Skip to main content

I can see you don’t know what it means to be up to your neck in nuns.

The Bells of St. Mary’s
(1945)

(SPOILERS) Now this, this is much closer to the “godawful Oscar-winning schmaltzTime Out labelled its predecessor Going My Way. Albeit, The Bells of St. Mary’s went home empty handed on the night of the 18thAcademy Awards (it received the most nominations of the contenders: eight including Best Picture). Instead, voters chose The Lost Weekend’s sobering tale of an alcoholic’s bender over Leo McCarey’s cockles-warming repeat of Bing Crosby being a thoroughly decent priest (I know, right?) The public were more in the mood for the schmaltz, however, with The Bells of St. Mary’s proving the biggest hit of the year by some distance (also RKO’s biggest hit ever) and returning nearly twice as much as The Lost Weekend. However, neither the critical nor box office laurels can disguise the fact that, to an unwavering latter-day eye, The Bells of St. Mary’s is turgid drivel.

Once again, Crosby’s Father Chuck O’Malley is called upon to set a parish to rights, which inevitably requires some tailor-made crooning on Bing’s part. This time, however, the absence of Barry Fitzgerald’s mildly leavening Oirish act as a foil to all that sincerity is starkly felt. In his stead, Ingrid Bergman is on hand as an impossibly holy and well-meaning nun (Sister Mary Benedict), and Bing has a school full of catholic pupils to tutor in the ways of righteousness.

Sure, there’s some potential during the opening minutes. There’s the possibility O’Malley will be outnumbered and outmanoeuvred by a gang of penguins, emasculating him in the manner of The Beguiled or Nurse Ratched. And there’s the threat of businessman Horace P Bogardus (Henry Travers, a year away from his legendary status as Clarence the angel in It’s a Wonderful Life), who has already built a big old, well young, edifice next door and has his sights set on turning the dilapidated school into a carpark (if they don’t sell, he just happens to be on the council, and if there’s a closure order, they’ll also have to pay for demolition).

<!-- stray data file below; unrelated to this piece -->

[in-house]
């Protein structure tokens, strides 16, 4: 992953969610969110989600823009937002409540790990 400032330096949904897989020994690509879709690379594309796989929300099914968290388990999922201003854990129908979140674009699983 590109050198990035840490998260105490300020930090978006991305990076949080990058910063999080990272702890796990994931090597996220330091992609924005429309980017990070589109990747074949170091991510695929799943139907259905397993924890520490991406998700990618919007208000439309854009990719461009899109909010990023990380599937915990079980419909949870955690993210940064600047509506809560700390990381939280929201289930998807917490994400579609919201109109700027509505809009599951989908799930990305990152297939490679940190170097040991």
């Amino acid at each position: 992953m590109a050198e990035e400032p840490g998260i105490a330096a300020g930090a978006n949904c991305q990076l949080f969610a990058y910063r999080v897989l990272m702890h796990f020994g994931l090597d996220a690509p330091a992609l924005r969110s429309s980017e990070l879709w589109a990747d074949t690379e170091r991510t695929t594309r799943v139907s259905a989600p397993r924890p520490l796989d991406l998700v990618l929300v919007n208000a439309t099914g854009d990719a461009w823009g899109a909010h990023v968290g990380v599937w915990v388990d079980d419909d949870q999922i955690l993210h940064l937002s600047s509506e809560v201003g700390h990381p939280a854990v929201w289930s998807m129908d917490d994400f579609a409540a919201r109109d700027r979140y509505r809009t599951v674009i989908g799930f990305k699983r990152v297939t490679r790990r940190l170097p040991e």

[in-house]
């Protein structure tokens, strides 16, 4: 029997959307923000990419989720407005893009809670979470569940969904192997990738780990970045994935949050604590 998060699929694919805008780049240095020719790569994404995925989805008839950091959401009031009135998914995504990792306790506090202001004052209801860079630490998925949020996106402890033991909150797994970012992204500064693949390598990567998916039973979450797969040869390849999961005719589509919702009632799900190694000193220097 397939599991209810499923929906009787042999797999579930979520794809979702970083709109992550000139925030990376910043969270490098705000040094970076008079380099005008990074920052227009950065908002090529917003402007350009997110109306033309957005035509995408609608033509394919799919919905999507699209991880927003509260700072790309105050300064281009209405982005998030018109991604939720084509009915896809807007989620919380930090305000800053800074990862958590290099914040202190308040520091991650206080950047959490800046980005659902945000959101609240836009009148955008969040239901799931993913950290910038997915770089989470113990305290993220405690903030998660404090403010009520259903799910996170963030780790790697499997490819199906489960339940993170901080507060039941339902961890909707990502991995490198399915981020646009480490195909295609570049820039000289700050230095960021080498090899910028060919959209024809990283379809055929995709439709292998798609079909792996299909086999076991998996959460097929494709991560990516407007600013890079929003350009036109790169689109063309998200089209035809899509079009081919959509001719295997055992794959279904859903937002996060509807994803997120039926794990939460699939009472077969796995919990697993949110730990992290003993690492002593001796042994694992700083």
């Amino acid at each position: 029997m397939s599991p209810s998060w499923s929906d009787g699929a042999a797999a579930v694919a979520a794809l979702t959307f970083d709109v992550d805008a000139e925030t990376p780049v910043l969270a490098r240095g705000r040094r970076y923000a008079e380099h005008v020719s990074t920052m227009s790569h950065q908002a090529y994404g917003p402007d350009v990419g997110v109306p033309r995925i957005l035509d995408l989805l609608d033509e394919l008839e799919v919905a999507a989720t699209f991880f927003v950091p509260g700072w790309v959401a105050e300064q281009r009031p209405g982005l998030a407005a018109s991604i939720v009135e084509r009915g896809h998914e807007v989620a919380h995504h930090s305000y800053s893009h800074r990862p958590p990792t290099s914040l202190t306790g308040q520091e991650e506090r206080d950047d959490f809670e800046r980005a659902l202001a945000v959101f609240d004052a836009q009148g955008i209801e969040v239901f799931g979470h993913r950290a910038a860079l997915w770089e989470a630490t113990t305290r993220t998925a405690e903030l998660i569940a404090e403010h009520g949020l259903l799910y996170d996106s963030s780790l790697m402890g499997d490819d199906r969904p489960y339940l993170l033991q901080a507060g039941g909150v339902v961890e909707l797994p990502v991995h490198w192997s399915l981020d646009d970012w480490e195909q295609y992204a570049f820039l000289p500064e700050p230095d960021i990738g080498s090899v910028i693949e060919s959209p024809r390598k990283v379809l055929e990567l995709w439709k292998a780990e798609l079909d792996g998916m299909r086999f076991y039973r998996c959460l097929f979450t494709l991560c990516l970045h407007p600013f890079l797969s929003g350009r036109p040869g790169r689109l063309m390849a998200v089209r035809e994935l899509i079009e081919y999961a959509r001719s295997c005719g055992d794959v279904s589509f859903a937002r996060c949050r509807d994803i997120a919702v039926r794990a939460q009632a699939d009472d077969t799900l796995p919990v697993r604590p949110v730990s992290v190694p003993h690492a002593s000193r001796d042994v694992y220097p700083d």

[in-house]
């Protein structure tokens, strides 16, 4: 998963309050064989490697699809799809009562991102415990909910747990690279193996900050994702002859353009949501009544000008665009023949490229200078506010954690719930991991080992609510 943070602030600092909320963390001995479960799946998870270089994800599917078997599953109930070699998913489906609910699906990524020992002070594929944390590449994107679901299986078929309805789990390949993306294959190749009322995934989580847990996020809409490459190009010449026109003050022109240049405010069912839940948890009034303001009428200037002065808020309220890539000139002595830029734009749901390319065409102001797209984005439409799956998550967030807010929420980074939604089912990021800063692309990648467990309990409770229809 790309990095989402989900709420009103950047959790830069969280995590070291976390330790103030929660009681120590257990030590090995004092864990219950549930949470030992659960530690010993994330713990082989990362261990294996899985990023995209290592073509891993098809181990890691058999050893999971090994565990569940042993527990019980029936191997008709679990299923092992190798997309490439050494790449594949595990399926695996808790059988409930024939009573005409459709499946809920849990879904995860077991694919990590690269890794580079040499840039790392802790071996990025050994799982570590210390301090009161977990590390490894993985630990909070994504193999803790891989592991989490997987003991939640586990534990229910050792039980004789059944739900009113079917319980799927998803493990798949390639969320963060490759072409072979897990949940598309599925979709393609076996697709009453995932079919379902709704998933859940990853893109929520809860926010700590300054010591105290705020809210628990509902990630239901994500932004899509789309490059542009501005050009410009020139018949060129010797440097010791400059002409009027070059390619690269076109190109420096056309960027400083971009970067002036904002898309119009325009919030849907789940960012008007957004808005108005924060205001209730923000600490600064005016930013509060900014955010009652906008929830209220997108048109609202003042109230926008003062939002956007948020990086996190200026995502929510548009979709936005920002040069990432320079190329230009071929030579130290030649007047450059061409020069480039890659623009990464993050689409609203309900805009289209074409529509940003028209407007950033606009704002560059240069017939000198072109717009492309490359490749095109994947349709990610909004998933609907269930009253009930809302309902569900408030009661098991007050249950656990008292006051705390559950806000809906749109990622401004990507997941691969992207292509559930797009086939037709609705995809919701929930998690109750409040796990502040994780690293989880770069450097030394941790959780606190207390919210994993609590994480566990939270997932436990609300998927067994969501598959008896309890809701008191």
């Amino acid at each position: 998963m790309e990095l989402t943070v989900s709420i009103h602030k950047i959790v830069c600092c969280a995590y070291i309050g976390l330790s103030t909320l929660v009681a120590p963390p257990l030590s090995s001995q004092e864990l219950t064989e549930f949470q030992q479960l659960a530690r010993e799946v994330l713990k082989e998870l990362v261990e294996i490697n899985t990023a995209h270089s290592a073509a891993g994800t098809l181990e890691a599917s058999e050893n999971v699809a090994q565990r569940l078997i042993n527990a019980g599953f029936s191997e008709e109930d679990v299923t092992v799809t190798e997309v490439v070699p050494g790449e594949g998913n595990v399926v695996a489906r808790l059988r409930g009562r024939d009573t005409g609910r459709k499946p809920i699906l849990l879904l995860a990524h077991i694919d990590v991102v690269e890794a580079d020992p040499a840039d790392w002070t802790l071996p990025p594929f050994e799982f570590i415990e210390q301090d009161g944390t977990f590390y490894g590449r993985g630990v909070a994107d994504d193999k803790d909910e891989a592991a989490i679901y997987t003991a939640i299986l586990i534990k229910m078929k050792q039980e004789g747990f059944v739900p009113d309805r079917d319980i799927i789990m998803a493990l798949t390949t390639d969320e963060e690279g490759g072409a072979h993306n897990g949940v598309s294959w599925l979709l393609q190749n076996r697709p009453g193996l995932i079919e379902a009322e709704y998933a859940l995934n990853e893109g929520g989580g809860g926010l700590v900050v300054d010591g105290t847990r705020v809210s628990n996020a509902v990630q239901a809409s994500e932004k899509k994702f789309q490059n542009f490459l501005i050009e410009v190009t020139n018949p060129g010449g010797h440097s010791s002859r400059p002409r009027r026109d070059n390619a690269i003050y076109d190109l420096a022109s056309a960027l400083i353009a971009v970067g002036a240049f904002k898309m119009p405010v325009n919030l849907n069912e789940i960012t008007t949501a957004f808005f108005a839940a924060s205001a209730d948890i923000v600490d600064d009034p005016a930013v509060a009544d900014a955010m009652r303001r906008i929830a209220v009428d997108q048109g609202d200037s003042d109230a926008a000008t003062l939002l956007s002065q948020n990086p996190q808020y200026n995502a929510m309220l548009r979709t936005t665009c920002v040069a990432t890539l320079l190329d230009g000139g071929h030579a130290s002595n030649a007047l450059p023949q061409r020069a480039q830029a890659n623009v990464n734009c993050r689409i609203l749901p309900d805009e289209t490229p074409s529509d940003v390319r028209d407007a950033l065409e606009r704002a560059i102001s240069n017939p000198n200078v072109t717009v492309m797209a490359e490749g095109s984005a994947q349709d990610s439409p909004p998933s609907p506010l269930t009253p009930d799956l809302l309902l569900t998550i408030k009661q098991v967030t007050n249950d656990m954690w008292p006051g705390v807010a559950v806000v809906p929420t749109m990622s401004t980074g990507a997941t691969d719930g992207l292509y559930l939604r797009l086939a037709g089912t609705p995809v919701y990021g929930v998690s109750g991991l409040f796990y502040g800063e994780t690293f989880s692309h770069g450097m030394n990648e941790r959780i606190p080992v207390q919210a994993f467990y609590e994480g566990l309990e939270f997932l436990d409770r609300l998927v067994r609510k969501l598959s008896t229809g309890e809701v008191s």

But any kernel there buckles under the weight of almighty inertia. The Bells of St. Mary’s is two hours but feels like four. O’Malley and Mary have at worst a lightly, mutually amused friction, but really, they love and respect each other in as wholesomely chaste a manner as one could imagine. Mary has been praying for Horace to see the light and donate his prime building to the school, which he duly does when he has a change of heart induced by the underlying desire to be loved (Chuck forwards the idea one should be proactive and not just rely on God providing answers, and as the proceedings play out, there’s no miracle involved. But then, mysterious ways and all that).

Mostly, though, The Bells of St. Mary’s does its level best to induce level disdain with its succession of pupil problems for Chuck to puzzle over. There’s Patsy (Joan Carroll), dumped on the school by single mum Mary (Martha Sleeper), at least until the latter is reunited with musician ex Hoe (William Gargan). There’s a “philosophical” debate about the merits of juniors using physical violence when Eddie (Dick Tyler) turns the other cheek at Mary’s urging and gets a prize pummelling; bizarrely, she then choses to train him at fighting (reading from The Art of Boxing) so he may defend himself in a – what, composed? – fashion. The picture crawls blithely from scene to scene, under the smug illusion – correct, as it turned out – that viewers would just lap this stuff up.

Which, as per Going My Way, may have something to do with the conditions of its production and release (WWII, or in the following months). It seems – as Wiki tells it, anyway – the picture has become something of a Christmas favourite, despite having as limited a Yule setting as the first outing (that one at least ended at Christmas; this one boasts a quite repellent nativity play scene about a third of the way through, after which, all hope of recovery is forfeit). It’s also showing in Bedford Falls in It’s a Wonderful Life (and in The Godfather, Michael and Kay go to see it).

There’s some solid animal acting in the movie’s favour. A superb kitten performance, as it plays in Bing’s hat while the naughty nuns titter amongst themselves (Bing is trying to give a very serious speech). There’s also a yawning dog in a chapel that goes down well (Horace befriends it, entirely reasonably). Ingrid – who like Bing, had won an Oscar the year before – simpers benignly before being packed off with the TB. Bing occasionally looks amused or extra-sincere, and one gets the impression he’s longing for Bob Hope to insult him off camera.